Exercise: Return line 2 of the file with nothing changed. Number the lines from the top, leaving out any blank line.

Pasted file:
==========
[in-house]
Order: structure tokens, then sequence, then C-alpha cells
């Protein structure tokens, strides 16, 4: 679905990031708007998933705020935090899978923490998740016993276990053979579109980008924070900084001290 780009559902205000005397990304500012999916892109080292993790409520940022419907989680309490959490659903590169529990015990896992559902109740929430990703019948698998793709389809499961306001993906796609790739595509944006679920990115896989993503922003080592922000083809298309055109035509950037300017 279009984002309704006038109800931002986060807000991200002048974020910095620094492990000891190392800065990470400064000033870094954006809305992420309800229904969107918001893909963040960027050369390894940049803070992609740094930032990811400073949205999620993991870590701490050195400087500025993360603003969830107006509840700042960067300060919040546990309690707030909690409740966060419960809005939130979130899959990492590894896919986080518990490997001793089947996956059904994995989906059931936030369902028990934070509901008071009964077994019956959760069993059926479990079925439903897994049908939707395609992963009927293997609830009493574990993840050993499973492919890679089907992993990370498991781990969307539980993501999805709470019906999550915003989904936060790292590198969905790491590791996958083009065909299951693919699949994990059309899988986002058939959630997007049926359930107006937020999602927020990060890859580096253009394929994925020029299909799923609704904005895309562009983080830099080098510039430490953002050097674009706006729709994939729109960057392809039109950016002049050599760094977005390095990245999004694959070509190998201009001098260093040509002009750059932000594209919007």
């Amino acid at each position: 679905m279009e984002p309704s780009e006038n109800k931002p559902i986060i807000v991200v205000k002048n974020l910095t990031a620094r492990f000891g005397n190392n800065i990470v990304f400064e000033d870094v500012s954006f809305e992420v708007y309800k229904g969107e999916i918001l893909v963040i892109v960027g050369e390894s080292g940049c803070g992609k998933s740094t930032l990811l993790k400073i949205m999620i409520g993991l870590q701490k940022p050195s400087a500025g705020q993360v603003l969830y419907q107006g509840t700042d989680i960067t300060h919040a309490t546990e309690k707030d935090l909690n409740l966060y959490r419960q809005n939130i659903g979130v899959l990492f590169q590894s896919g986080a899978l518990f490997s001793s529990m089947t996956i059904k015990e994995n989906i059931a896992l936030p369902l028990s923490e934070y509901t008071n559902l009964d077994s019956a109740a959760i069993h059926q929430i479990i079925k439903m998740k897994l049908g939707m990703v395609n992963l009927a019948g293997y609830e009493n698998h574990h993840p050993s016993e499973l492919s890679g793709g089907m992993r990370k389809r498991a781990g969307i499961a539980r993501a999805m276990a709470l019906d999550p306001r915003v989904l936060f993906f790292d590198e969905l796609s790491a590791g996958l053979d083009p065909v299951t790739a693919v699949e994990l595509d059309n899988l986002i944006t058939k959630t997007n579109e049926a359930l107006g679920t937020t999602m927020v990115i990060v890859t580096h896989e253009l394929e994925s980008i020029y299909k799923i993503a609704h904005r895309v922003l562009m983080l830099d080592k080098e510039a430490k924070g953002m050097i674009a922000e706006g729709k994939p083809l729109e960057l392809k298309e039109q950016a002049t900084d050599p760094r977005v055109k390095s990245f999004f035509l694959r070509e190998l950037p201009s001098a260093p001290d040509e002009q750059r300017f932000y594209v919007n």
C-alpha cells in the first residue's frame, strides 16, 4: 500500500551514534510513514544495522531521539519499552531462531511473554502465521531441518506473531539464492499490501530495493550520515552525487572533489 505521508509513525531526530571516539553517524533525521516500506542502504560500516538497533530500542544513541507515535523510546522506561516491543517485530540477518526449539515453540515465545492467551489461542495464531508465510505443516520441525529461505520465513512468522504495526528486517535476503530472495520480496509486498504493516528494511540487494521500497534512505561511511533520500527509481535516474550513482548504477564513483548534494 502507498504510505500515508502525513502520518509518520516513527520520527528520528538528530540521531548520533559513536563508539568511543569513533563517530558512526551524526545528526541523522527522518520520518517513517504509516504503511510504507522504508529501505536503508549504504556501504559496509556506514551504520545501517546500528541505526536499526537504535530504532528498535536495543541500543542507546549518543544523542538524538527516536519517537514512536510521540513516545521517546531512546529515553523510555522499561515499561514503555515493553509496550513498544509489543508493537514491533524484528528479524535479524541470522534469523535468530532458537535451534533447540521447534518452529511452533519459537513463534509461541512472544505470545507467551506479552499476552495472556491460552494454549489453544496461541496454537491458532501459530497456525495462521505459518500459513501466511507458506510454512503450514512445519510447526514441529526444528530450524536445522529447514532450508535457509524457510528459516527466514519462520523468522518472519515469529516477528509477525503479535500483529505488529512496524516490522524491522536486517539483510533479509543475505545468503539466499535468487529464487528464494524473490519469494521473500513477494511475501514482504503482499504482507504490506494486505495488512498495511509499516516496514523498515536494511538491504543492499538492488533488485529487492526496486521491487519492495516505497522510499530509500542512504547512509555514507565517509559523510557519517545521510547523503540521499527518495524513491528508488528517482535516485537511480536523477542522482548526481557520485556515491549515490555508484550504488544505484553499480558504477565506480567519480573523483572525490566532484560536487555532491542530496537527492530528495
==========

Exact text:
Order: structure tokens, then sequence, then C-alpha cells